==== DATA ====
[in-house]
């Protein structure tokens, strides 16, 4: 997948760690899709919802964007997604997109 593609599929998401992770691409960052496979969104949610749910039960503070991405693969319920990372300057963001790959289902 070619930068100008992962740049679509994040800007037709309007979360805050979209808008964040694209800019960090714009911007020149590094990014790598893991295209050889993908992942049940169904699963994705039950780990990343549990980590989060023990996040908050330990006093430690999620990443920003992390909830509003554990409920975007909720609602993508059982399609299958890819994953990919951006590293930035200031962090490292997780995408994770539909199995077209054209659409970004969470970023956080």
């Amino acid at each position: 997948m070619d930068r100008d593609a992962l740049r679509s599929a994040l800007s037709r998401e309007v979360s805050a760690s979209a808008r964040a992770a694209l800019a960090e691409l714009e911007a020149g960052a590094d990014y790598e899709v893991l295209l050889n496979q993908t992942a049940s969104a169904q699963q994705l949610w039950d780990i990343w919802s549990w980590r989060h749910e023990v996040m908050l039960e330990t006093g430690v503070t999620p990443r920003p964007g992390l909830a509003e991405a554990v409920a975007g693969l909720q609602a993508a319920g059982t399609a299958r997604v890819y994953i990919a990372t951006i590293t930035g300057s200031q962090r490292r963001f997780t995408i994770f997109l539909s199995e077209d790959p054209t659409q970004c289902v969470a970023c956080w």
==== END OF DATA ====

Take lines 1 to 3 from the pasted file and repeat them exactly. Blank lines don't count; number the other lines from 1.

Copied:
[in-house]
């Protein structure tokens, strides 16, 4: 997948760690899709919802964007997604997109 593609599929998401992770691409960052496979969104949610749910039960503070991405693969319920990372300057963001790959289902 070619930068100008992962740049679509994040800007037709309007979360805050979209808008964040694209800019960090714009911007020149590094990014790598893991295209050889993908992942049940169904699963994705039950780990990343549990980590989060023990996040908050330990006093430690999620990443920003992390909830509003554990409920975007909720609602993508059982399609299958890819994953990919951006590293930035200031962090490292997780995408994770539909199995077209054209659409970004969470970023956080």
């Amino acid at each position: 997948m070619d930068r100008d593609a992962l740049r679509s599929a994040l800007s037709r998401e309007v979360s805050a760690s979209a808008r964040a992770a694209l800019a960090e691409l714009e911007a020149g960052a590094d990014y790598e899709v893991l295209l050889n496979q993908t992942a049940s969104a169904q699963q994705l949610w039950d780990i990343w919802s549990w980590r989060h749910e023990v996040m908050l039960e330990t006093g430690v503070t999620p990443r920003p964007g992390l909830a509003e991405a554990v409920a975007g693969l909720q609602a993508a319920g059982t399609a299958r997604v890819y994953i990919a990372t951006i590293t930035g300057s200031q962090r490292r963001f997780t995408i994770f997109l539909s199995e077209d790959p054209t659409q970004c289902v969470a970023c956080w």